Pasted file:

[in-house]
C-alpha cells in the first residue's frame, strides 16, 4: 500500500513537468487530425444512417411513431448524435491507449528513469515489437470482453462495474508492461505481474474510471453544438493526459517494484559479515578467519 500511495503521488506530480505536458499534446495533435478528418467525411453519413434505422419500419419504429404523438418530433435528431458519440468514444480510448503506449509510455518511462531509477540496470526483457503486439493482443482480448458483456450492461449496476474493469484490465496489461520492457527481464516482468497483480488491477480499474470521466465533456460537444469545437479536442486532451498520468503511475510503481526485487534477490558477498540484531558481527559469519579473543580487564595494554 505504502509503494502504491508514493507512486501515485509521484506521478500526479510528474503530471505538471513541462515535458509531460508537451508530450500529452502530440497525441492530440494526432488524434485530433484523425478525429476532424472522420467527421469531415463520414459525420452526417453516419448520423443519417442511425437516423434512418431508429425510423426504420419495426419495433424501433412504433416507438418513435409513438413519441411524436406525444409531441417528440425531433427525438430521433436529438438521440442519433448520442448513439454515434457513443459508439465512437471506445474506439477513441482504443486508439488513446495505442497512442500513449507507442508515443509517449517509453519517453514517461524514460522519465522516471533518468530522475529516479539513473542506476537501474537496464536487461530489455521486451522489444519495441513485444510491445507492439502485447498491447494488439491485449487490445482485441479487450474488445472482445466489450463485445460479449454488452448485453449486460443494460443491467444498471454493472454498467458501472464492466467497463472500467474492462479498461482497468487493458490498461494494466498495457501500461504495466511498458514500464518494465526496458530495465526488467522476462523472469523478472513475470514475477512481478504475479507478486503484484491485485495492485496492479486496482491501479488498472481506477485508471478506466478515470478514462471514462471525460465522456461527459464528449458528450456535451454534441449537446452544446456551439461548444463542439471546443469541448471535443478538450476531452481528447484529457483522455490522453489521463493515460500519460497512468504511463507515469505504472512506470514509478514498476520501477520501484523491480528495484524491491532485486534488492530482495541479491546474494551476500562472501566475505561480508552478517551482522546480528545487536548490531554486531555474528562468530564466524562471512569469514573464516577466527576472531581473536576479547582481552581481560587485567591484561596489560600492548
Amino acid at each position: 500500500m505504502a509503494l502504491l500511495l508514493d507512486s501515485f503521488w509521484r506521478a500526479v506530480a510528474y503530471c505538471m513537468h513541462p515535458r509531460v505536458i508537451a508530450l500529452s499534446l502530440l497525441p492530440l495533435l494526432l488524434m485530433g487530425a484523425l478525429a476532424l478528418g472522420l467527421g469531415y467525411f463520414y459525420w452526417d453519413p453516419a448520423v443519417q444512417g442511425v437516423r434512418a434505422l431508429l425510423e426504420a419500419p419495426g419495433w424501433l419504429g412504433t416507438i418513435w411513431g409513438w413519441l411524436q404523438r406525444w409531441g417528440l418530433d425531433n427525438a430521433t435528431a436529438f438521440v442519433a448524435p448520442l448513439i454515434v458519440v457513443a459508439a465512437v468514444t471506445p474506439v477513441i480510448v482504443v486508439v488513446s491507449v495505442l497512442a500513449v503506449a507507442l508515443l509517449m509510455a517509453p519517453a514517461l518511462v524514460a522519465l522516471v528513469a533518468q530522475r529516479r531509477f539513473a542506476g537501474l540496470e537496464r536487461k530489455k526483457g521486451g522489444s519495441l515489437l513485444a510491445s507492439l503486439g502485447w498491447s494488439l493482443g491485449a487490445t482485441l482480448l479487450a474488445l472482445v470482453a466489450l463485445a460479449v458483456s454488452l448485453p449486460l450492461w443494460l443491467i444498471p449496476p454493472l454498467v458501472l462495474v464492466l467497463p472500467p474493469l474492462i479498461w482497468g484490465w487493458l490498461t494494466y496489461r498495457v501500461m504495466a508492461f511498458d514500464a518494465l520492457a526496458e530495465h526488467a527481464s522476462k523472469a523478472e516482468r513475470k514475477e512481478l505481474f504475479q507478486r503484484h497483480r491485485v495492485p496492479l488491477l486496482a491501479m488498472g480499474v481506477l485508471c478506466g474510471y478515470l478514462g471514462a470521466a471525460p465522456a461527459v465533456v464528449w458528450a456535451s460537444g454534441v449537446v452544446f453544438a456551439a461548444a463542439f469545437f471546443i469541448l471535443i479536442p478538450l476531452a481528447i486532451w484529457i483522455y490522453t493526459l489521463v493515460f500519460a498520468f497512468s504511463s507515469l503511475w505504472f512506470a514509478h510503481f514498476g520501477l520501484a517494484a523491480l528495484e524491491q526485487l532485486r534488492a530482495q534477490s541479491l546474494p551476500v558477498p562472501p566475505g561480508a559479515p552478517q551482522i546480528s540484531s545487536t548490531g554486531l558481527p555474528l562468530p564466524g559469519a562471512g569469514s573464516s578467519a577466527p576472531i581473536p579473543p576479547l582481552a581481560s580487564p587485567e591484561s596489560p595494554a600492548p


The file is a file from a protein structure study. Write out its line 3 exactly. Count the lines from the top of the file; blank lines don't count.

Amino acid at each position: 500500500m505504502a509503494l502504491l500511495l508514493d507512486s501515485f503521488w509521484r506521478a500526479v506530480a510528474y503530471c505538471m513537468h513541462p515535458r509531460v505536458i508537451a508530450l500529452s499534446l502530440l497525441p492530440l495533435l494526432l488524434m485530433g487530425a484523425l478525429a476532424l478528418g472522420l467527421g469531415y467525411f463520414y459525420w452526417d453519413p453516419a448520423v443519417q444512417g442511425v437516423r434512418a434505422l431508429l425510423e426504420a419500419p419495426g419495433w424501433l419504429g412504433t416507438i418513435w411513431g409513438w413519441l411524436q404523438r406525444w409531441g417528440l418530433d425531433n427525438a430521433t435528431a436529438f438521440v442519433a448524435p448520442l448513439i454515434v458519440v457513443a459508439a465512437v468514444t471506445p474506439v477513441i480510448v482504443v486508439v488513446s491507449v495505442l497512442a500513449v503506449a507507442l508515443l509517449m509510455a517509453p519517453a514517461l518511462v524514460a522519465l522516471v528513469a533518468q530522475r529516479r531509477f539513473a542506476g537501474l540496470e537496464r536487461k530489455k526483457g521486451g522489444s519495441l515489437l513485444a510491445s507492439l503486439g502485447w498491447s494488439l493482443g491485449a487490445t482485441l482480448l479487450a474488445l472482445v470482453a466489450l463485445a460479449v458483456s454488452l448485453p449486460l450492461w443494460l443491467i444498471p449496476p454493472l454498467v458501472l462495474v464492466l467497463p472500467p474493469l474492462i479498461w482497468g484490465w487493458l490498461t494494466y496489461r498495457v501500461m504495466a508492461f511498458d514500464a518494465l520492457a526496458e530495465h526488467a527481464s522476462k523472469a523478472e516482468r513475470k514475477e512481478l505481474f504475479q507478486r503484484h497483480r491485485v495492485p496492479l488491477l486496482a491501479m488498472g480499474v481506477l485508471c478506466g474510471y478515470l478514462g471514462a470521466a471525460p465522456a461527459v465533456v464528449w458528450a456535451s460537444g454534441v449537446v452544446f453544438a456551439a461548444a463542439f469545437f471546443i469541448l471535443i479536442p478538450l476531452a481528447i486532451w484529457i483522455y490522453t493526459l489521463v493515460f500519460a498520468f497512468s504511463s507515469l503511475w505504472f512506470a514509478h510503481f514498476g520501477l520501484a517494484a523491480l528495484e524491491q526485487l532485486r534488492a530482495q534477490s541479491l546474494p551476500v558477498p562472501p566475505g561480508a559479515p552478517q551482522i546480528s540484531s545487536t548490531g554486531l558481527p555474528l562468530p564466524g559469519a562471512g569469514s573464516s578467519a577466527p576472531i581473536p579473543p576479547l582481552a581481560s580487564p587485567e591484561s596489560p595494554a600492548p